Reducing arc flash hazard on switchgear
Install a protective relay on the secondary side of the transformer and trip a primary side fault interrupting device
An increasing number of industrial facilities now have their arc flash analysis completed and are in compliance with NFPA 70E requirements for labeling of equipment with regard to the having a current study performed and the equipment labeled.
This has raised the awareness of high arc flash energy areas on facility’s main switchgear where incident energy values may exceed category 4 (40 cal/cm2). The question being asked now is “How do I reduce the arc flash hazard category of my main switchgear?”
NFPA 70E article 100 defines the arc flash hazard as “A dangerous condition associated with the possible release of energy caused by an electric arc”. Incident energy is the amount of energy impressed on a surface, a certain distance from the source, generated during an electrical arc event. Incident energy is dependent on the duration of the arcing source - how long the source is present before being interrupted – and is measured in cal/cm2.
The most controllable factor in reducing incident energy is the duration of the arcing fault. In most cases, adjusting a circuit breaker setting so that the arcing fault current falls into the instantaneous region of the upstream circuit breaker will reduce the incident energy. However, for the facility’s main switchgear, the upstream protective device is typically a fuse on the line side of the substation transformer, which is not adjustable. Even if a relay and circuit breaker combination is used on the line side of the substation transformer, it is difficult to obtain low arc flash values on the low voltage switchgear.
The problem with transformers
The typical arc flash mitigation technique of adjusting the circuit breaker settings to reduce the incident energy becomes a problem when transformers are involved. The switchgear on the secondary side of the transformer is protected by the overcurrent protective device on the primary side of the transformer.
Primary overcurrent protective devices have to be set high enough to accommodate transformer inrush. Upon startup of a transformer, a large magnitude transient current flows for several cycles that is many times the rated amperes of the transformer. The overcurrent protective device on the line side of the transformer must be able to ride through this inrush current. This hampers the ability of the protection system to reduce the arc flash energy.
One solution to this problem is to install a protective relay on the secondary side of the transformer and trip a primary side fault interrupting device. This solution in essence creates a circuit breaker for the secondary side. The arc flash mitigation system can trip the primary fault interrupting device independent of the transformer inrush current and allows a much faster tripping in the event of a fault.
This is possible because the secondary side of the transformer is not affected by the transformer inrush and does not have to coordinate with it. The instantaneous setting on the secondary side can be set as low as the equipment downstream permits.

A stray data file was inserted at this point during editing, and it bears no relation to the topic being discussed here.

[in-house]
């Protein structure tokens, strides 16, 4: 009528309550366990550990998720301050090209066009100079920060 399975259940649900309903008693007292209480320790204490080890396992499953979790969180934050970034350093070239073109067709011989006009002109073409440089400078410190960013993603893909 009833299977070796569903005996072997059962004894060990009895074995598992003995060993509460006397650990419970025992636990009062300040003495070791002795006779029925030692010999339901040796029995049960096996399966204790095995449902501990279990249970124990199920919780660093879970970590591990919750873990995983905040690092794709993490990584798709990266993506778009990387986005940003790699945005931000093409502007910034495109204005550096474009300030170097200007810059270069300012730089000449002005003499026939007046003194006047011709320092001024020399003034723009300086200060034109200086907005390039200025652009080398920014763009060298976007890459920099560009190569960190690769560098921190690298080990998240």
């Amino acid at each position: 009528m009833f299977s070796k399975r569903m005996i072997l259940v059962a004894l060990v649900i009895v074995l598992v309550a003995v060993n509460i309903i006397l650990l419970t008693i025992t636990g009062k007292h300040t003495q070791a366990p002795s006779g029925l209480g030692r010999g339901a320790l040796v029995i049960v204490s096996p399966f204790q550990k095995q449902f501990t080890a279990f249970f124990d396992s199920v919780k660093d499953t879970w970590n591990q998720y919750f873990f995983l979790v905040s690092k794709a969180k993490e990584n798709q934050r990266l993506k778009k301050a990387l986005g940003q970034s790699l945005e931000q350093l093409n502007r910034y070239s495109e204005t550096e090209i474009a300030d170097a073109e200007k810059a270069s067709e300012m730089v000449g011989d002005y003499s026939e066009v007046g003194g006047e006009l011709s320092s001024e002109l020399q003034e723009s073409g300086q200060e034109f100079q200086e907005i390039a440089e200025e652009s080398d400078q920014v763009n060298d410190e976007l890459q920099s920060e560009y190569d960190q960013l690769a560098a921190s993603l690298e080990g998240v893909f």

Food and beverage industry example
The facility under evaluation has 18 substations each consisting of a 12.47kV high voltage load break primary switch, a 1500kVA cast coil transformer and a 480/277V switchboard. After performing the analysis, it was determined that all of the 480/277V switchboards had an incident energy rating over 85 cal/cm2. Since there was no safe method of working on equipment with an incident energy level over 40 cal/cm2, a solution was needed to reduce the arc flash energy.
The high voltage switch was replaced with a vacuum circuit breaker which was protected by a protection relay. This particular relay monitors both the primary and the secondary side of the substation transformer and was set up to provide over current protection in addition to transformer differential protection. The relay set point for the secondary protection was selected to act fast in the case of an arcing fault. This setup effectively reduced the arc flash hazard category to 1 (4 cal/cm2) for the entire 480/277V switchgear.
Upon successful implementation of the design, the solution was applied to three other facilities totaling 55 separate arc flash mitigation systems.
Things to watch for
All electronic relays require control power to operate. In this particular facility, a reliable source of control power was not available and there was not adequate room to put a control power transformer on the 12.47 kV side of each substation. The 480V side of the unit substation would not provide a reliable power source because once the breaker tripped, there wouldn’t be control power to power up the relay. A small UPS unit was selected and installed to provide the necessary control power to the relay.
Another issue with the application of the arc flash mitigation systems is the footprint of the medium voltage load interrupting device. The new medium voltage load interrupting device, including the isolating switch, the circuit breaker and the control equipment had to fit in the same space as the previous primary switch.
This kind of arc flash mitigation design is an effective way to reduce incident energy on the secondary sides of transformers. Replacing the existing high voltage load break switch with a new circuit breaker with improved relay protection reduces the arc flash hazard and better protects downstream equipment.
Justin Schroeder is a registered professional engineer in the state of Georgia and is a senior field application engineer for Schneider Electric Engineering Services.
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